Portrait of the Artist as a Young Man

By Vatsal Surti

I want to tell you about the first work of fiction I ever wrote.

It can be said that the first work of art is always like first love: When all is said and done, it’s the feeling we felt while making it, rather than the consequences, that are remembered. It’s always an expression of everything we wanted to feel. In my case, it was about the dreams that we sing as teenagers and the first feeling of wonder. Maybe no one will ever read this book, but it will always be special for me, for it has something in it that will always be impossible to express in words.

I was 17 then. What I wanted to do was to write something about experiencing our existence, how we feel our lives and those that belong to other people. I wanted to write about love, and how we understand each other. I wanted to write about time. And I wanted to do it all in a small story. “Strange it was- eyes, like soul, never change,” I wrote in it. I wanted the story to be as small as our two eyes--eyes that can contain the whole sky in it, and all the stars.

This is the story about the first novella I wrote. It was a story about love, about a boy and a girl, the slow moving winds and the touch felt upon skin. It was about star-crossed lovers and the space between two people.

It had to be about love. Nothing else seems so forceful. The story begins when a boy suddenly hears about the death of a girl he loved while in high school. A few years after writing it, I came across an Italian movie, The Great Beauty, with a similar premise. It begins as a story of loss. Slowly, a thousand different shades of loss emerge, weaving in with many other themes. My novella begins similarly, with my unnamed character experiencing loss as he goes through a sudden change. He realizes that the only thing that he kept inside as sacred for all these years was lost forever. I wanted to see what really changes between two people when they separate. The boy saw the girl for the last time when they were in high school, and then she went to live in another city. When she dies, he wonders what has really changed. Distance is distance. Does it become different when a person decides to leave you, and when a person dies? I was interested in exploring how two people connect with each other. Since the moment I started writing I wanted to know about elemental emotions: What is it that we call love? Do we always need similarities of country and race to understand each other, or can we do it purely through our emotions, because we feel the same things?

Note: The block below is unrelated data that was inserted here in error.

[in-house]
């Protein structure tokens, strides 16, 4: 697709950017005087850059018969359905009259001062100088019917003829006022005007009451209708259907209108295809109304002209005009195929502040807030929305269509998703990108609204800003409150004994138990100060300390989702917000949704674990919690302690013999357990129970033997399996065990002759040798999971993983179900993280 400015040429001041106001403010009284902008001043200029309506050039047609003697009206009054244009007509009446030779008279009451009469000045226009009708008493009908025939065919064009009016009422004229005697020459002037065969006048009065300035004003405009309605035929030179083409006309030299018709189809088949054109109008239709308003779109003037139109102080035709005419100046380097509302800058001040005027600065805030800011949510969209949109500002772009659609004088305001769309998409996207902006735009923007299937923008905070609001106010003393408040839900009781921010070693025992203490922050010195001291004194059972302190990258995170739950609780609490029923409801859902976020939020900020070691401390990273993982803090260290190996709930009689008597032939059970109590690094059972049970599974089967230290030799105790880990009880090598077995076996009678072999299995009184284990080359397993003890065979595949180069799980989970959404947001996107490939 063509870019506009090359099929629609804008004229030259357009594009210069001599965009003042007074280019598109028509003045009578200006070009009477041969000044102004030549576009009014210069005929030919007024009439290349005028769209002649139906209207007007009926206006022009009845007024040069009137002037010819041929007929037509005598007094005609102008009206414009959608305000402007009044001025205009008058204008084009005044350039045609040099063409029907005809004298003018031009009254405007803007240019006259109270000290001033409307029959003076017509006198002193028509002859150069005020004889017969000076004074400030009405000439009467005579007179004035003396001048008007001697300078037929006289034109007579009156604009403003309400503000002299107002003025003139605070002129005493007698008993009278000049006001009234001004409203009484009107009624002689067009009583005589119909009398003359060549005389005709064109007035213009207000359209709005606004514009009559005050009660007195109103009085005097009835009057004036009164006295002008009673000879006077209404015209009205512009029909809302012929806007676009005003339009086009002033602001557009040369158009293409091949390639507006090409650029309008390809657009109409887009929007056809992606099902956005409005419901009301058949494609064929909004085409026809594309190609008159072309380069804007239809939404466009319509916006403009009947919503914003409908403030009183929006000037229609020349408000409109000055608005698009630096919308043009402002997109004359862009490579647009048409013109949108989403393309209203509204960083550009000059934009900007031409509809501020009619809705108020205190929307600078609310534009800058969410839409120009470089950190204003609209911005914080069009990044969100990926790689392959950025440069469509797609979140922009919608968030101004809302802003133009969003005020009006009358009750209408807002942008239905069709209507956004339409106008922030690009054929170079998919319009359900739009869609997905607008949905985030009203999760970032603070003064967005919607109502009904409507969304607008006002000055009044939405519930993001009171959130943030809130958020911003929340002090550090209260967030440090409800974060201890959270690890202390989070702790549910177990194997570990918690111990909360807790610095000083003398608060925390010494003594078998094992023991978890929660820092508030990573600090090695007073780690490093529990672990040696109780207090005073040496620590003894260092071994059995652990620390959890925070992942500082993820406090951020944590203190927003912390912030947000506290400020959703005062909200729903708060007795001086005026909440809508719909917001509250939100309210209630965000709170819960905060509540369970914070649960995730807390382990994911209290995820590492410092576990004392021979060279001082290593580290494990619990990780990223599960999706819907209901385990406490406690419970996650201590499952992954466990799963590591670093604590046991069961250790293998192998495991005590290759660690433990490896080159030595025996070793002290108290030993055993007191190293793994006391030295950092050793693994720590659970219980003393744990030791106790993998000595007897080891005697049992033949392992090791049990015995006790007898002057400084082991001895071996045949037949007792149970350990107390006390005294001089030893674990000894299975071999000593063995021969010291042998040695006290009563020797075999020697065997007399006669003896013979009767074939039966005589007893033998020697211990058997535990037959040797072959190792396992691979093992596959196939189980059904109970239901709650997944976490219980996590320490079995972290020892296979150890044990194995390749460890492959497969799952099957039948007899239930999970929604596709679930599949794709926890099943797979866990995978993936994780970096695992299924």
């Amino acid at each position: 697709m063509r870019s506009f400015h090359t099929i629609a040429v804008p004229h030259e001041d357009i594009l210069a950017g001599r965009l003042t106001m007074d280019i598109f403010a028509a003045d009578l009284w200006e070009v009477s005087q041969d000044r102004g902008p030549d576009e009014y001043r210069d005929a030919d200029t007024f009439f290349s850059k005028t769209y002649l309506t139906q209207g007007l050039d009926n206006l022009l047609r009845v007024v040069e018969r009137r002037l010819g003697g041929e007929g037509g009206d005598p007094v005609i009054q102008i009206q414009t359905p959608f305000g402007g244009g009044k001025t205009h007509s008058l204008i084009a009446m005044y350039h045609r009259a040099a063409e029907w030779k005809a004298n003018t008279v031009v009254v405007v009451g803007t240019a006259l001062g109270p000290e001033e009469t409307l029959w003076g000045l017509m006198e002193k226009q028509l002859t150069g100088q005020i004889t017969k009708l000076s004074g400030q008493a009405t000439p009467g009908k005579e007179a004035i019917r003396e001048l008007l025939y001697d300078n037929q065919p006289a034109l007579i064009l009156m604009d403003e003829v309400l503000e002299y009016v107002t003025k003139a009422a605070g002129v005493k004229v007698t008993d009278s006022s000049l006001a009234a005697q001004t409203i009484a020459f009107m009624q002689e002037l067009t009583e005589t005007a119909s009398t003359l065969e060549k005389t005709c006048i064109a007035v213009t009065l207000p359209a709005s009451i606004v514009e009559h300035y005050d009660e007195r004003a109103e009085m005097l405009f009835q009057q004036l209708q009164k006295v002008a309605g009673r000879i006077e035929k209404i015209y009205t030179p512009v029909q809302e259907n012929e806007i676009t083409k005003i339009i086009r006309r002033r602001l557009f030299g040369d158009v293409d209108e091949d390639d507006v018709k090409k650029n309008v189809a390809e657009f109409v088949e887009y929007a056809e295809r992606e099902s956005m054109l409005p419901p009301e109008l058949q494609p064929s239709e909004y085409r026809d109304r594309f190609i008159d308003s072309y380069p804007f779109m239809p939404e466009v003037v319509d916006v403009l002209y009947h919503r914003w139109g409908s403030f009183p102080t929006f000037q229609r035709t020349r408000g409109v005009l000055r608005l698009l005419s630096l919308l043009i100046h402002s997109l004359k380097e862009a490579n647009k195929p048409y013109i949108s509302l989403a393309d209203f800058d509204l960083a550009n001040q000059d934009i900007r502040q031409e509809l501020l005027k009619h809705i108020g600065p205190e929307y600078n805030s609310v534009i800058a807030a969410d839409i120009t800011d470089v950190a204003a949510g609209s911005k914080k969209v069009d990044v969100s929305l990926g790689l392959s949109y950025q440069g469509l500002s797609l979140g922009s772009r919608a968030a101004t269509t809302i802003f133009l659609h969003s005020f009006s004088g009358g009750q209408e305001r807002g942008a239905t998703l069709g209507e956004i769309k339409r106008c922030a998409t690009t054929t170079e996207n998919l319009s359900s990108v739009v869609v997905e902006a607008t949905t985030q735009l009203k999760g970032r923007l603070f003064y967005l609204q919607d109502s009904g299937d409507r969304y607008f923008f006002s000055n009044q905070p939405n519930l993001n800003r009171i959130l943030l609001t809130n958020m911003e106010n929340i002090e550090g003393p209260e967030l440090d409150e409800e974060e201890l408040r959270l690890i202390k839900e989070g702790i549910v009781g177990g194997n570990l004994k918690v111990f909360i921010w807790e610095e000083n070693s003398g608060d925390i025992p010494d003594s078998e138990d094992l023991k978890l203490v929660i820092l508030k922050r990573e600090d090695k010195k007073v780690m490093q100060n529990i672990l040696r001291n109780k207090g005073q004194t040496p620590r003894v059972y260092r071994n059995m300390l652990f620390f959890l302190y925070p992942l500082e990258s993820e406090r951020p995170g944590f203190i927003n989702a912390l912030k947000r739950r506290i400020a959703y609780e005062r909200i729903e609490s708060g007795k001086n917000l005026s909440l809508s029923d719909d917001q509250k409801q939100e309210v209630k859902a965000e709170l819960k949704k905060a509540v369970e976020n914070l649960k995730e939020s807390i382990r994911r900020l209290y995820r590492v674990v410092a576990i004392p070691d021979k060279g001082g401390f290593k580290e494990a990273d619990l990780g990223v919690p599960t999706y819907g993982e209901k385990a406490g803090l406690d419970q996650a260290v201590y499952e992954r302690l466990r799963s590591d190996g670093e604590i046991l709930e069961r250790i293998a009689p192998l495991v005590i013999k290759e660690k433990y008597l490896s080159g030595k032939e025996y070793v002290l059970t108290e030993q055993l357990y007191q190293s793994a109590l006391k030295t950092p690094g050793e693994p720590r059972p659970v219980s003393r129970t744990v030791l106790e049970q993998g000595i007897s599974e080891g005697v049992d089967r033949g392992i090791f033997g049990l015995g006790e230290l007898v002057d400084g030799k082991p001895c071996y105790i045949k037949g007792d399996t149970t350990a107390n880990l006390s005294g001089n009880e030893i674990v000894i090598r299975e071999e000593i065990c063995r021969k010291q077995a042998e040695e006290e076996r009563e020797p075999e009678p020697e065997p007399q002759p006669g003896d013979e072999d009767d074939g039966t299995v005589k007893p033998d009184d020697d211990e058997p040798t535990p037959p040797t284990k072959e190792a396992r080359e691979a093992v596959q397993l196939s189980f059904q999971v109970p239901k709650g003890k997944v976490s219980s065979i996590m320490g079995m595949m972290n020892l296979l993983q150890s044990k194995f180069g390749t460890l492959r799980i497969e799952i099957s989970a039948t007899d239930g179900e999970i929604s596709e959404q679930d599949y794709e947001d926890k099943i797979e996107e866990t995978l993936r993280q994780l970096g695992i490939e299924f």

I still remember the day it came to me. There is a movie by Jean-Luc Godard called Hélas pour moi. Like all Godard movies, it has no plot. Instead, the film consists of a series of beautiful images depicting a god who has taken the form of a human to experience sex. It was about what it means to be human and to feel. So it isn’t surprising in hindsight that it was this movie that inspired me to write my own existential story.

The boy leaves  the funeral of this girl. He goes to visit his old home, which is right next to hers. He keeps wondering about what he’ll do now. How will he live? Even though he never lived with her, he was still convinced of the reality of her existence. For reasons that become clear later, his love for her was different than anything he had with other people. It was a reason for his existence; it was a memory. It was something that kept one detached from everything else, no matter how cruel the world seems, no matter how impure everything else becomes. It was the memory of innocence. The purity of this memory is something that has given his life a dimension, a reason to stay alive. I wanted to see what happens when this reason, which is not physical in its essence, ceases to exist physically. I wanted to explore what happens when everything that gives you security suddenly disappears.

He meets another girl. They talk. We discover that they knew each other at some point in their lives. We discover her loneliness. “I always wished to feel something genuine,” this girl tells him. “Even when I was in teenage I had this wish. I have lived - with people, with family, with friends. Suddenly so much time has passed. I don’t even know how. And I felt, yesterday I felt, what happened to my real wishes? They are so distant, it almost feels like another life. I look inside me and see nothing of my own. All I ever wanted was to be loved. To forget myself and be overwhelmed by something. And so many years have passed; only desires have faded, empty gestures have crowded around.”

Is there any similarity between them? What connects them, memory or pain? She asks him to stay with her for the night. They leave for her place. And suddenly it feels as if the seasons have begun to change.

Nietzsche talks about Eternal Recurrence, the idea that time is so vast that everything we do might have already been done before. The idea was popularized by Milan Kundera in his novel "The Unbearable Lightness of Being."

Back to the novella, our story begins to unfold. We discover a diary that the boy found in his old home. It’s a journal he kept while in high school. The girl asks him to read it, and he begins to read. Just as he finishes reading the first note, he looks at the yellowed papers. He looks and wonders about how time gets frozen between pages, only to become alive again.